Martin C. Gideonse for the defendant.
Thomas J. Mundy, Jr., Assistant District Attorney, for the Commonwealth.
On March 15, 1973, the defendant and two others were convicted in the Superior Court on pleas of guilty to several counts of armed robbery. On the following day the defendant was sentenced to a lengthy term of imprisonment. On March 19, 1974, the defendant and his two codefendants moved for a new trial, alleging that they were unaware when the pleas were offered that they were waiving their rights to appeal from the denial of their motions to suppress evidence. The new trial motions were denied by the trial judge, and the denials were affirmed on appeal. Commonwealth v. Hamilton, 3 Mass. App. Ct. 554 (1975).
On August 21, 1980, the defendant filed, pro se, a second motion for a new trial, alleging, among other things, that his plea was involuntary and that he had been deprived of effective assistance of counsel. A hearing on the motion was held before a judge who was not the trial judge, he, in the
interim, having retired. At the outset of the hearing, the Commonwealth, relying on Mass.R.Crim.P. 30(c)(2), 378 Mass. 901 (1979), and Commonwealth v. Pisa, 384 Mass. 362 (1981), objected to any consideration of the merits of the motion. The judge reserved decision on the issue of the defendant's right to be heard on the merits and proceeded, nevertheless, to conduct an evidentiary hearing. This procedure was followed for the convenience of the parties who were in court for the hearing with witnesses. Evidence was presented which would have warranted the following findings: that Hopkins had been informed before the commencement of trial by his attorney that the recommendation of the Commonwealth on a plea of guilty would be a sentence of eight-to-twelve years; that he decided to go forward with a jury trial; that in the midst of the process of empanelling the jury, a conference of the attorneys and the judge was held at the bench in the course of which Hopkins' attorney was told by the assistant district attorney that, should the defendant then plead guilty, the Commonwealth would not be bound by the earlier agreement as to a sentence recommendation; that Hopkins' attorney in a five-minute conference with Hopkins following the bench conference neglected to inform Hopkins that the promise of an eight-to-twelve year sentence recommendation was being withdrawn; that Hopkins offered a change of plea; that Hopkins responded affirmatively when the trial judge asked him if he understood that by pleading guilty he was leaving it to the court to impose such sentence as the court deemed fit and that any sentence recommendation was not binding on the court; that, the guilty plea having been accepted, the Commonwealth recommended a sentence of twenty to thirty years; that the defendant was sentenced on the following day to serve a term of eighteen to thirty years at Massachusetts Correctional Institution, Walpole; and that Hopkins raised no objection based upon any misapprehension as to the sentence recommendation until the filing of the instant motion for a new trial in 1980. On October 12, 1983, the motion for a new trial was denied without any findings of fact or conclusions of law. After appellate argument, we remained unclear whether the judge had denied the motion on the merits or as a discretionary ruling in reliance on rule 30(c)(2), Hopkins having had the opportunity to raise the issue on or before the first motion for a new trial. Thus, the case was remanded to the motion judge for clarification.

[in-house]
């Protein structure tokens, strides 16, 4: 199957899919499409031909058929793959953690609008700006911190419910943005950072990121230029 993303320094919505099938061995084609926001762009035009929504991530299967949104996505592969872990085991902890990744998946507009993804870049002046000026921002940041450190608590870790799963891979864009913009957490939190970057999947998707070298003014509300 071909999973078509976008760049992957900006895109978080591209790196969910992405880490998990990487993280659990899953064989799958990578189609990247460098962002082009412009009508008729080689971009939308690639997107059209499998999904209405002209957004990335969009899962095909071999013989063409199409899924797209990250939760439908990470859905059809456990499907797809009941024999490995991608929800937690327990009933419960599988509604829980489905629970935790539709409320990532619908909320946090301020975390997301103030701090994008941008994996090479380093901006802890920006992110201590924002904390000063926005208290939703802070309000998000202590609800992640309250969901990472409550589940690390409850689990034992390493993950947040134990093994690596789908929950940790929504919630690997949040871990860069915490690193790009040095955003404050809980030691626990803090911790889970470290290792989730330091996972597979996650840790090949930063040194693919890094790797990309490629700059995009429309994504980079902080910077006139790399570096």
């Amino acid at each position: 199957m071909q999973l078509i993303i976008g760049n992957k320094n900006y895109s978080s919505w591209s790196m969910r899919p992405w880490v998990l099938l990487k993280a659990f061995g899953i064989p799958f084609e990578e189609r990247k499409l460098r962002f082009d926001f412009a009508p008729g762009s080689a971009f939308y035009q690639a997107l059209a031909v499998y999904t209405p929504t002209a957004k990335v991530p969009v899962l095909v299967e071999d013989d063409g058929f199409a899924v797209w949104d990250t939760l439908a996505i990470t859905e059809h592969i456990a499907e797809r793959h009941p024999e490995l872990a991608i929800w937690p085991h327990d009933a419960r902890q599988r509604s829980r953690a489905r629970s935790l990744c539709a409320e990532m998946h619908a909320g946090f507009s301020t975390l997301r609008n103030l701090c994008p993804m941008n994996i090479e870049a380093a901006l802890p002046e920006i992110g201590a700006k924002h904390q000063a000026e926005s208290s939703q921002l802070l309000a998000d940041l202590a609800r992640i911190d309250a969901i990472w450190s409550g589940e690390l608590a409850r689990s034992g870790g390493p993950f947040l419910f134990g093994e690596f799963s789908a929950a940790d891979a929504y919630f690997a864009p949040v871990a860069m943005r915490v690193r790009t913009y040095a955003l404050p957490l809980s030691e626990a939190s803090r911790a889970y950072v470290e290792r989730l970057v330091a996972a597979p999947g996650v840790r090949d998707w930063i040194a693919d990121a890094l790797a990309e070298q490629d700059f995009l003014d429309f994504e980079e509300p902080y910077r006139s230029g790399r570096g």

We now have a memorandum by the motion judge which indicates that his denial of the motion for a new trial was based upon the exercise of his discretion under rule 30(c)(2). [Note 1] That rule provides that grounds for a new trial not raised by the defendant in his original motion "are waived unless the judge in his discretion permits them to be raised in a subsequent motion,
or unless such grounds could not reasonably have been raised in the original or amended motion."
There was no abuse of discretion. Hopkins had an opportunity to raise the issue he now raises at the guilty plea hearing, at the disposition hearing the following day, and at the hearing on his first new trial motion at which he was represented by an attorney who was not his attorney at trial. The merits of his claim are questionable in light of the thorough colloquy on sentencing options conducted by the trial judge. Even if we were to regard the claim as meritorious, [Note 2] however, we could not say that the motion judge acted arbitrarily or improperly in concluding that it came too late. The requirements of rule 30(c)(2) are "intended to establish finality of convictions." Reporters' Notes to Mass.R.Crim.P. 30(c)(2), Mass. Ann. Laws, Rules of Criminal Procedure at 484 (1979). See Commonwealth v. Pisa, supra at $no$366 n.5.
Order denying motion for a new trial affirmed.
[Note 1] In the memorandum, the judge also made some findings which were, on the whole, less favorable to the defendant than those related above as warranted by the evidence. In the circumstances we are not required to determine whether all the judge's findings were warranted by the evidence.
[Note 2] See Commonwealth v. Fernandes, 390 Mass. 714 , 720 (1984); McAleney v. United States, 539 F.2d 282, 284 (1st Cir. 1976); United States v. Becklean, 598 F.2d 1122, 1125 (8th Cir.), cert. denied, 444 U.S. 864 (1979). Compare Commonwealth v. Stanton, 2 Mass. App. Ct. 614 (1974); United States v. Webb, 433 F.2d 400, 403-404 (1st Cir. 1970), cert. denied, 401 U.S. 958 (1971).